Commentary

Harvey Weinstein Trial Will Test #MeToo Reporting

Harvey Weinstein's criminal trial for rape begins on Monday, formalizing a case against the movie mogul that's been tried in the press for more than two years.
The court proceeding is likely to be a media spectacle, with more than 150 reporters obtaining press credentials to cover a trial that will feature testimony from six accusers, including "Sopranos" actor Annabella Sciorra.
The trial likely never would have happened without the enterprising efforts by The New York Times and The New Yorker to publish a story about the alleged crimes by a wealthy and politically well connected movie producer.
Since they first published their bombshell reports in October 2017, more than 80 women have come forward to accuse Weinstein of rape or harassment over several decades.
The outcome of the trial is uncertain, with some observers predicting Weinstein may be found not guilty if a jury sufficiently doubts the credibility of his accusers.
Weinstein's lawyers are likely to present evidence to support his repeated denials of allegations of nonconsensual sex.
Regardless of the trial's outcome, I recommend journalists read the personal accounts of the reporters that broke the Weinstein story. NYT reporters Jodi Kantor and Megan Twohey provide a gripping account of their Pulitzer Prize-winning work in the book "She Said."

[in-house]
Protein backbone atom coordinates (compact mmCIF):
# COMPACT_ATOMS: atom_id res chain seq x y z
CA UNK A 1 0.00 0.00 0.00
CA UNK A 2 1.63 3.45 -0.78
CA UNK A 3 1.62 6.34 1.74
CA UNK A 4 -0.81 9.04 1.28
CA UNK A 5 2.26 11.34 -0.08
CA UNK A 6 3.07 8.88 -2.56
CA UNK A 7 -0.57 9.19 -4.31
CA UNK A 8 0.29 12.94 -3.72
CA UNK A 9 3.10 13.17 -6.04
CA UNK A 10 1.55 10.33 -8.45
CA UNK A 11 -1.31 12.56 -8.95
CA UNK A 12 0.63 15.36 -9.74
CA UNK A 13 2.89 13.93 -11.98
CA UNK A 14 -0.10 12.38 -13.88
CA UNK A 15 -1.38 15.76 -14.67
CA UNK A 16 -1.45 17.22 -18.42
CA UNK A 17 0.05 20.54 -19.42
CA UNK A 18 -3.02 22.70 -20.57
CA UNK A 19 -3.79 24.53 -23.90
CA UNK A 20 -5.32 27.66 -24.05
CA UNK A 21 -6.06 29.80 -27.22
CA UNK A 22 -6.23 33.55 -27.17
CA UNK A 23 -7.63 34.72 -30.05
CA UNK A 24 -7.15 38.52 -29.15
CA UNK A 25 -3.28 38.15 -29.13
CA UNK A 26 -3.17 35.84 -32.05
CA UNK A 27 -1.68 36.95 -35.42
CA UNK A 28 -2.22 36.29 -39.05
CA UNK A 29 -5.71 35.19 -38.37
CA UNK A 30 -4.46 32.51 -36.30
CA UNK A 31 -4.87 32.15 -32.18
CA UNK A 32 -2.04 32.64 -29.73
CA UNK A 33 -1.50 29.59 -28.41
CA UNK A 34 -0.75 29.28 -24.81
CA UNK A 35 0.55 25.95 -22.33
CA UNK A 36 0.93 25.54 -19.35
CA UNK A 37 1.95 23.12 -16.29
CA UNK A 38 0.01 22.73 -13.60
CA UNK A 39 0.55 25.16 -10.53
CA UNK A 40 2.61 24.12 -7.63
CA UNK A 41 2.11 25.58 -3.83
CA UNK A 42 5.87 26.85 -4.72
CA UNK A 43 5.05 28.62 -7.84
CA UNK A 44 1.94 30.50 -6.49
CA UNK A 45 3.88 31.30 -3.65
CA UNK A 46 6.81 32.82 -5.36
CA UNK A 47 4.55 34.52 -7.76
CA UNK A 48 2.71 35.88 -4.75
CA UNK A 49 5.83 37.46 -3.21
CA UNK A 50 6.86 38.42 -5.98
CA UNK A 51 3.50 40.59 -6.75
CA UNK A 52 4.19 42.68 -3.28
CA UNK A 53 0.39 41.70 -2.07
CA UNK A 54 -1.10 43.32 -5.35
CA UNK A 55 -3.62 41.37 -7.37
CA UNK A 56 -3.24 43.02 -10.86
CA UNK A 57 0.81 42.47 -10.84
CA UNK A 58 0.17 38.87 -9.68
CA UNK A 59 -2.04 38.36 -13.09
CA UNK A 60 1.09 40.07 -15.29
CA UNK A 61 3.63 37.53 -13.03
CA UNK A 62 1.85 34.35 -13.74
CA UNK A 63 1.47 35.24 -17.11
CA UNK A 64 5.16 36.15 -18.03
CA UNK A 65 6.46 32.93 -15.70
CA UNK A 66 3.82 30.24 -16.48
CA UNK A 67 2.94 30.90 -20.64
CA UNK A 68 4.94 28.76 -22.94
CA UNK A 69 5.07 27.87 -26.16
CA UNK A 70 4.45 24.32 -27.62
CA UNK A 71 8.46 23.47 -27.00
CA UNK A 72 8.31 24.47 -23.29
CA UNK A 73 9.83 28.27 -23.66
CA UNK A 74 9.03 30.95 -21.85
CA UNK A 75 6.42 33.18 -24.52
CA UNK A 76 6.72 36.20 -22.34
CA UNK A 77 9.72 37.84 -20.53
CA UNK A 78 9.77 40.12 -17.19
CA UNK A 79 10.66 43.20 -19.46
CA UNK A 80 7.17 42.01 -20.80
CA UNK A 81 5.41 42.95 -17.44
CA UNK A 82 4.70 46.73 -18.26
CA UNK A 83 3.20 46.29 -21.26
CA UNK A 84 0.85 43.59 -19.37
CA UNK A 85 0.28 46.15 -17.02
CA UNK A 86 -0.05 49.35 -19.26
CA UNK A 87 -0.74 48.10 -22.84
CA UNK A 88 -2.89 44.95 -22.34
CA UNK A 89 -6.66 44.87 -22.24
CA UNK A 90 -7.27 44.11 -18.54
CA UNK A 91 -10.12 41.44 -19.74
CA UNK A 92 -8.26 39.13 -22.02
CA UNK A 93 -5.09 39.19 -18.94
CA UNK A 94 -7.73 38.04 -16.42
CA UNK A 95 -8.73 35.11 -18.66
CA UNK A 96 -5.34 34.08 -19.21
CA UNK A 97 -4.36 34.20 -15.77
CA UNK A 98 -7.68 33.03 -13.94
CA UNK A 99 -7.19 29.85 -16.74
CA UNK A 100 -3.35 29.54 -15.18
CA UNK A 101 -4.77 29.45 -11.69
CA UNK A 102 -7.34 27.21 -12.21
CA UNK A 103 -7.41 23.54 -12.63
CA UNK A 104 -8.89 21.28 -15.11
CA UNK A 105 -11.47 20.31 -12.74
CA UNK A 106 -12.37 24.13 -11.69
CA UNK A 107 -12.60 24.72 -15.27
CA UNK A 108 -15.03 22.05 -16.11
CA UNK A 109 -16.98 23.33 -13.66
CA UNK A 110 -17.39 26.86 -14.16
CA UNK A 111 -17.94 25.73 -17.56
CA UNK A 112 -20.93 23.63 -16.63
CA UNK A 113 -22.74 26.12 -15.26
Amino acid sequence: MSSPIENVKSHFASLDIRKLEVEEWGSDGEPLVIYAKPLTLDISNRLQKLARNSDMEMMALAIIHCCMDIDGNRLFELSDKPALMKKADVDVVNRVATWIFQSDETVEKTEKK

Reporter Ronan Farrow tells the exasperating tale of his ordeal to break the story for NBC News, whose management appeared to buckle under pressure from Weinstein and his lawyers. Farrow brought his reporting to The New Yorker, where editor-in-chief David Remnick recognized a compelling story that needed to be told.
Weinstein has the right to a fair trial, but a guilty verdict against him will help to affirm the efforts by a handful of journalists who overcame the efforts to silence their reporting.

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